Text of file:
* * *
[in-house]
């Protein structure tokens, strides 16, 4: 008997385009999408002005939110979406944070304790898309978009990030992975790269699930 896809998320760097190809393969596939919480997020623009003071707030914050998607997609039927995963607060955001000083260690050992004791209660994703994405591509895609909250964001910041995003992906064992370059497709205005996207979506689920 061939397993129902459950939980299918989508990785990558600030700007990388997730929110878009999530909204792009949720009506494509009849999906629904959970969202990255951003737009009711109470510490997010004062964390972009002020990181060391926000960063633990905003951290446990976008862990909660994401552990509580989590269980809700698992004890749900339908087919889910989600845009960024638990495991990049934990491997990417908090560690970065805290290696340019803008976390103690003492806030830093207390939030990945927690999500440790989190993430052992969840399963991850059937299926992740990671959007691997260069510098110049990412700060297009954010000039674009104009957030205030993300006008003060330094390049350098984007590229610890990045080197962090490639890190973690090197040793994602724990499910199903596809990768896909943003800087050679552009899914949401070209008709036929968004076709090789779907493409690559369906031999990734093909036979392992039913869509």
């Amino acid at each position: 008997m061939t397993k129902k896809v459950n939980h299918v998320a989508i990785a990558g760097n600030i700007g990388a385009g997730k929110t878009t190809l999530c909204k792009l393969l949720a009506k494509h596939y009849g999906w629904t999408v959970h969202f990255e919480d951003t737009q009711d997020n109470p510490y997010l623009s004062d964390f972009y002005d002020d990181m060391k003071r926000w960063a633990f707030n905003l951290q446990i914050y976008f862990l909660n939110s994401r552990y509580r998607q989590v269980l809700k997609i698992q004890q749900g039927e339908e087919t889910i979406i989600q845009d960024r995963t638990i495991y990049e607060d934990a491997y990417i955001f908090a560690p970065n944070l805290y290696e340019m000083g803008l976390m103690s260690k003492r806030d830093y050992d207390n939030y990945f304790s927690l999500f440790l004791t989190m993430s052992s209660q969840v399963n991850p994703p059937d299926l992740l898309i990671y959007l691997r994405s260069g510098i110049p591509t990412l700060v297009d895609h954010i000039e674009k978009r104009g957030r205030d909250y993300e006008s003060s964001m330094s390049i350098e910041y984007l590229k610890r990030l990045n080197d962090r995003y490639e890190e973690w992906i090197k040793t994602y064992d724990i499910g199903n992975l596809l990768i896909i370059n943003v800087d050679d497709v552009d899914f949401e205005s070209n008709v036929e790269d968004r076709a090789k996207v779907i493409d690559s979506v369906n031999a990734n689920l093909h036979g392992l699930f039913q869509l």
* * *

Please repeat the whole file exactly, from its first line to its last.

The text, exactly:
[in-house]
């Protein structure tokens, strides 16, 4: 008997385009999408002005939110979406944070304790898309978009990030992975790269699930 896809998320760097190809393969596939919480997020623009003071707030914050998607997609039927995963607060955001000083260690050992004791209660994703994405591509895609909250964001910041995003992906064992370059497709205005996207979506689920 061939397993129902459950939980299918989508990785990558600030700007990388997730929110878009999530909204792009949720009506494509009849999906629904959970969202990255951003737009009711109470510490997010004062964390972009002020990181060391926000960063633990905003951290446990976008862990909660994401552990509580989590269980809700698992004890749900339908087919889910989600845009960024638990495991990049934990491997990417908090560690970065805290290696340019803008976390103690003492806030830093207390939030990945927690999500440790989190993430052992969840399963991850059937299926992740990671959007691997260069510098110049990412700060297009954010000039674009104009957030205030993300006008003060330094390049350098984007590229610890990045080197962090490639890190973690090197040793994602724990499910199903596809990768896909943003800087050679552009899914949401070209008709036929968004076709090789779907493409690559369906031999990734093909036979392992039913869509």
């Amino acid at each position: 008997m061939t397993k129902k896809v459950n939980h299918v998320a989508i990785a990558g760097n600030i700007g990388a385009g997730k929110t878009t190809l999530c909204k792009l393969l949720a009506k494509h596939y009849g999906w629904t999408v959970h969202f990255e919480d951003t737009q009711d997020n109470p510490y997010l623009s004062d964390f972009y002005d002020d990181m060391k003071r926000w960063a633990f707030n905003l951290q446990i914050y976008f862990l909660n939110s994401r552990y509580r998607q989590v269980l809700k997609i698992q004890q749900g039927e339908e087919t889910i979406i989600q845009d960024r995963t638990i495991y990049e607060d934990a491997y990417i955001f908090a560690p970065n944070l805290y290696e340019m000083g803008l976390m103690s260690k003492r806030d830093y050992d207390n939030y990945f304790s927690l999500f440790l004791t989190m993430s052992s209660q969840v399963n991850p994703p059937d299926l992740l898309i990671y959007l691997r994405s260069g510098i110049p591509t990412l700060v297009d895609h954010i000039e674009k978009r104009g957030r205030d909250y993300e006008s003060s964001m330094s390049i350098e910041y984007l590229k610890r990030l990045n080197d962090r995003y490639e890190e973690w992906i090197k040793t994602y064992d724990i499910g199903n992975l596809l990768i896909i370059n943003v800087d050679d497709v552009d899914f949401e205005s070209n008709v036929e790269d968004r076709a090789k996207v779907i493409d690559s979506v369906n031999a990734n689920l093909h036979g392992l699930f039913q869509l």